Researchers use brain cells in a dish to study genetic origins of schizophrenia
A study in Biological Psychiatry has established a new analytical method for investigating the complex genetic origins of mental illnesses using brain cells that are grown in a dish from human embryonic stem cells. Researchers at the University of California Los Angeles examined the process in which new neurons are designated for certain roles, and found that changes in gene expression over the course of neural development were significantly associated with genetic risk for schizophrenia.
"Our approach allowed us to model how multiple regions in the genome that increase risk for psychiatric disorders act in concert to affect molecular and cellular function that is relevant for neurodevelopment. This is exciting as it provides a novel framework to study genetic risk of psychiatric disease and shows that we can capture parts of the heritability of schizophrenia in a lab model system," said first author and Ph.D. candidate Anil Ori, MSc.
Studying the disease biology and heritability of schizophrenia in model systems is challenging because of the genetic complexity of psychiatric illnesses. "[Large-scale population studies] have shown that psychiatric disorders are heritable traits in which hundreds if not thousands of genes throughout the human genome contribute to disease risk," said senior author Roel Ophoff, Ph.D. This accumulation of many small gene effects is referred to as polygenic risk.
"The translation of polygenic risk to neurobiology is one of the major scientific challenges for psychiatry in this era. This paper highlights a novel approach to begin this work," said John Krystal, MD, Editor of Biological Psychiatry.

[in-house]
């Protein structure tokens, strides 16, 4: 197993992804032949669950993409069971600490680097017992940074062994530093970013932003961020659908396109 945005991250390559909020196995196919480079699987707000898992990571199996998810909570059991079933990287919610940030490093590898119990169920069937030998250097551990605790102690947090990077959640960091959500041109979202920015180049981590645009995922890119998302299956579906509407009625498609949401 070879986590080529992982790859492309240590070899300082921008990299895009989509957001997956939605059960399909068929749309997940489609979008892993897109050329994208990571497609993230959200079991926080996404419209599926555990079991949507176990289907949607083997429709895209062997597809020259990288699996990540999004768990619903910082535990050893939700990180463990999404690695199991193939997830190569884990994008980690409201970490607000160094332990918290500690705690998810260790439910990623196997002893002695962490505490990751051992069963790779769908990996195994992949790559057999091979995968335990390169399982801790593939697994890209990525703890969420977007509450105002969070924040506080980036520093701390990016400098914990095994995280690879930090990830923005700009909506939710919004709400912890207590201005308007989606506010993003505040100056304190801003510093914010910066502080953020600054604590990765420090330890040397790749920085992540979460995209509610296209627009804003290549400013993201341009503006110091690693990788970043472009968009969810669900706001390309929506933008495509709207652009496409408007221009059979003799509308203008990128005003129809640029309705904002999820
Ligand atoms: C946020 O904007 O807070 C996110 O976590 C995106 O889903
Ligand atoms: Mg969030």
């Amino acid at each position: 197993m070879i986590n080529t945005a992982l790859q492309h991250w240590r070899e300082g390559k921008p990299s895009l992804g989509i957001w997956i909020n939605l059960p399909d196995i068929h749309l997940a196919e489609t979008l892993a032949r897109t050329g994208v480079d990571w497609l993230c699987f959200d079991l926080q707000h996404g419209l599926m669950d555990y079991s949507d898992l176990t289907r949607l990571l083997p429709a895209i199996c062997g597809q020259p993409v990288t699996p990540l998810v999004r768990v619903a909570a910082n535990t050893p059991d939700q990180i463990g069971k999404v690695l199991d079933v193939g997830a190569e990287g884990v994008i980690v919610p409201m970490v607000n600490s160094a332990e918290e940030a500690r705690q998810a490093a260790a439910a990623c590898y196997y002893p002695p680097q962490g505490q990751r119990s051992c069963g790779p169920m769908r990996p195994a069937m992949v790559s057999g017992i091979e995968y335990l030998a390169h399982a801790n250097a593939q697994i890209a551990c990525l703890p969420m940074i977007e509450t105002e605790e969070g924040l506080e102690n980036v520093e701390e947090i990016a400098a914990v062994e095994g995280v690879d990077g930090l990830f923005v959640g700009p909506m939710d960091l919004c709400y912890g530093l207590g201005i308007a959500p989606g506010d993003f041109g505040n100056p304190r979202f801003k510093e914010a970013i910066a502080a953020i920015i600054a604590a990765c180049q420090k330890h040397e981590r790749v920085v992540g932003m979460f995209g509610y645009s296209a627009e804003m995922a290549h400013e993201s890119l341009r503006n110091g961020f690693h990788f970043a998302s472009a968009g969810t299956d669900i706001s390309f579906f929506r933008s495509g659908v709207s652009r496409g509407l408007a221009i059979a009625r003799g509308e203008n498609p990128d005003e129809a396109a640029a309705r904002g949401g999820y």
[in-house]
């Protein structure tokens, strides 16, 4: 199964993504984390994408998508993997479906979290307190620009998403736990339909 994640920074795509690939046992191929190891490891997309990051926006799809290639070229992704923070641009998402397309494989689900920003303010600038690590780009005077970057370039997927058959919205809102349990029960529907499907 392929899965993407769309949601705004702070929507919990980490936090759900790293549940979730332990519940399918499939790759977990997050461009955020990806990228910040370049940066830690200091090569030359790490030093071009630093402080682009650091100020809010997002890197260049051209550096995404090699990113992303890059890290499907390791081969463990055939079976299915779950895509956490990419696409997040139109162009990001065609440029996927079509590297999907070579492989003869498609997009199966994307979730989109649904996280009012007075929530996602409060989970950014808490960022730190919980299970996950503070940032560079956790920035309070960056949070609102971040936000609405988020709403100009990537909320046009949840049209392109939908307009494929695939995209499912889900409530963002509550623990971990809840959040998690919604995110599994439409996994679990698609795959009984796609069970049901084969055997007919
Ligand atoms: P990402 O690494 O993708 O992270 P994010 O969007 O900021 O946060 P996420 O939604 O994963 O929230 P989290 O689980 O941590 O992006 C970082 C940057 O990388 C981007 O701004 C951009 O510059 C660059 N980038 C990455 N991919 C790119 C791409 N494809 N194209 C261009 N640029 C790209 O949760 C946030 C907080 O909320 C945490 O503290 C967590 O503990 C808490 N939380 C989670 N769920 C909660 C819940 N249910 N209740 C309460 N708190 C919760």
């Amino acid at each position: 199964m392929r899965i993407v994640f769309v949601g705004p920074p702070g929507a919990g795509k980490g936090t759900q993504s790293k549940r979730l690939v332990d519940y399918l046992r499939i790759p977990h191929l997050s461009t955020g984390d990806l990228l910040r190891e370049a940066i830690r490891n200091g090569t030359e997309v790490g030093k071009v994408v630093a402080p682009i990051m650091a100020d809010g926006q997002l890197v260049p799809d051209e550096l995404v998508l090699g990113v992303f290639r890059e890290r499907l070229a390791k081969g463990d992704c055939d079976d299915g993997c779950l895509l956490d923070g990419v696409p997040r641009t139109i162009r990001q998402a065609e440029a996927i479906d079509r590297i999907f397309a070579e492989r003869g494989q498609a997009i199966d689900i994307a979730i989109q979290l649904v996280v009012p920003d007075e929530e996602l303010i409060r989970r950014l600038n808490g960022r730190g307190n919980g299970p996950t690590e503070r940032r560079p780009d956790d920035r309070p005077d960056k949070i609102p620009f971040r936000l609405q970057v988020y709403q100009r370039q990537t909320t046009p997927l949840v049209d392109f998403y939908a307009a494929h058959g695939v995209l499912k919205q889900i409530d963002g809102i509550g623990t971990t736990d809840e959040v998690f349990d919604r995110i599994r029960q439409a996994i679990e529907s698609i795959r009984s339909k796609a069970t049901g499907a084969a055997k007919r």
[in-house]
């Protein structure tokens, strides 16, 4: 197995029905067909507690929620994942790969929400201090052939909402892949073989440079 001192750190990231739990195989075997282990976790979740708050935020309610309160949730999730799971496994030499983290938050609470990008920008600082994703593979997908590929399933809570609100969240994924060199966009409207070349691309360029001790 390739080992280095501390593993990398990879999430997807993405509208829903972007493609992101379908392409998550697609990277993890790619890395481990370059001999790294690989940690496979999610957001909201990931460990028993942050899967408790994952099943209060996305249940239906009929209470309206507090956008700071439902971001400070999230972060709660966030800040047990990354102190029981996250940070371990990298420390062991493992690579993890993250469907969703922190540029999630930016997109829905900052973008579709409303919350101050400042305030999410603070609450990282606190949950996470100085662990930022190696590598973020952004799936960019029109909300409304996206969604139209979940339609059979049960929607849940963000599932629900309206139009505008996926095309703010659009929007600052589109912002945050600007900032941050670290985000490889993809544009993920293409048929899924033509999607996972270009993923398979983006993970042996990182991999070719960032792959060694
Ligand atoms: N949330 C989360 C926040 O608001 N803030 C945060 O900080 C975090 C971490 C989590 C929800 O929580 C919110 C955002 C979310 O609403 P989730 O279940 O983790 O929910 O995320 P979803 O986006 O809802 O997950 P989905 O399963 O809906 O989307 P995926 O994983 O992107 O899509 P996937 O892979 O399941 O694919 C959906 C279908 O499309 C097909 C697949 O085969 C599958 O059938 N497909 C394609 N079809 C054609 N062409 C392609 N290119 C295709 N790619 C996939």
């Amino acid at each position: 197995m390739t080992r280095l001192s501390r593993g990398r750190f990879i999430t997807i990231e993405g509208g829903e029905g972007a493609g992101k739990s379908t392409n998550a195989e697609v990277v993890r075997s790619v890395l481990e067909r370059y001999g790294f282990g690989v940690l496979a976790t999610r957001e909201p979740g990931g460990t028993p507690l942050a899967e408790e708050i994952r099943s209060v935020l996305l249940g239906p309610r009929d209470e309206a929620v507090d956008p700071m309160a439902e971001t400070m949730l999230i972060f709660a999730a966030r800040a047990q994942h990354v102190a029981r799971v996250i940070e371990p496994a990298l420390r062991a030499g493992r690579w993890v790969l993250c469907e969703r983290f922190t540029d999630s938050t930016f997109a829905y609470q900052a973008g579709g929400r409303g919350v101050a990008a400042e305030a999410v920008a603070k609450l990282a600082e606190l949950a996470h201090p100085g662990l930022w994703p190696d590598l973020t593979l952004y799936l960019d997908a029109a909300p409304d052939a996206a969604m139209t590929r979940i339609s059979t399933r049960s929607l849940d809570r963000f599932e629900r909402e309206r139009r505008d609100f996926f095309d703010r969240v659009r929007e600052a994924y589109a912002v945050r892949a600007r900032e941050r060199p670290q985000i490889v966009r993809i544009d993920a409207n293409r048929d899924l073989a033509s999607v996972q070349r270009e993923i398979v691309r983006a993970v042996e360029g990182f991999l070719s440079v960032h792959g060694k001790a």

The new approach embraced the polygenic nature of schizophrenia by tracking changes in gene expression as human neural stem cells developed. By integrating the gene expression profiles with genome-wide schizophrenia risk data, first author Anil Ori and colleagues found that the differentially expressed genes during development were associated with schizophrenia polygenic risk. They replicated this finding in the study using a different sample.
According to the authors, the findings will help researchers narrow down the core disease processes that contribute to disease risk. In the study, the genes primarily responsible for the association with disease risk were involved in synaptic function—the means by which cells communicate and transmit signals through the brain.
"Establishing this platform for further study has great potential benefit," said Mr. Ori. Now that the study has established in vitro neural development as a model for psychiatric disease, researchers can tweak the model to investigate how different environments might affect disease risk, and use this to understand the biology of mental illnesses.
"As large-scale genetic studies of psychiatric disorders will continue to expand, our study provides a valuable genomic tool to help investigate and understand how risk that is distributed across the genome contributes to the etiology of psychiatric disorders," said Dr. Ophoff.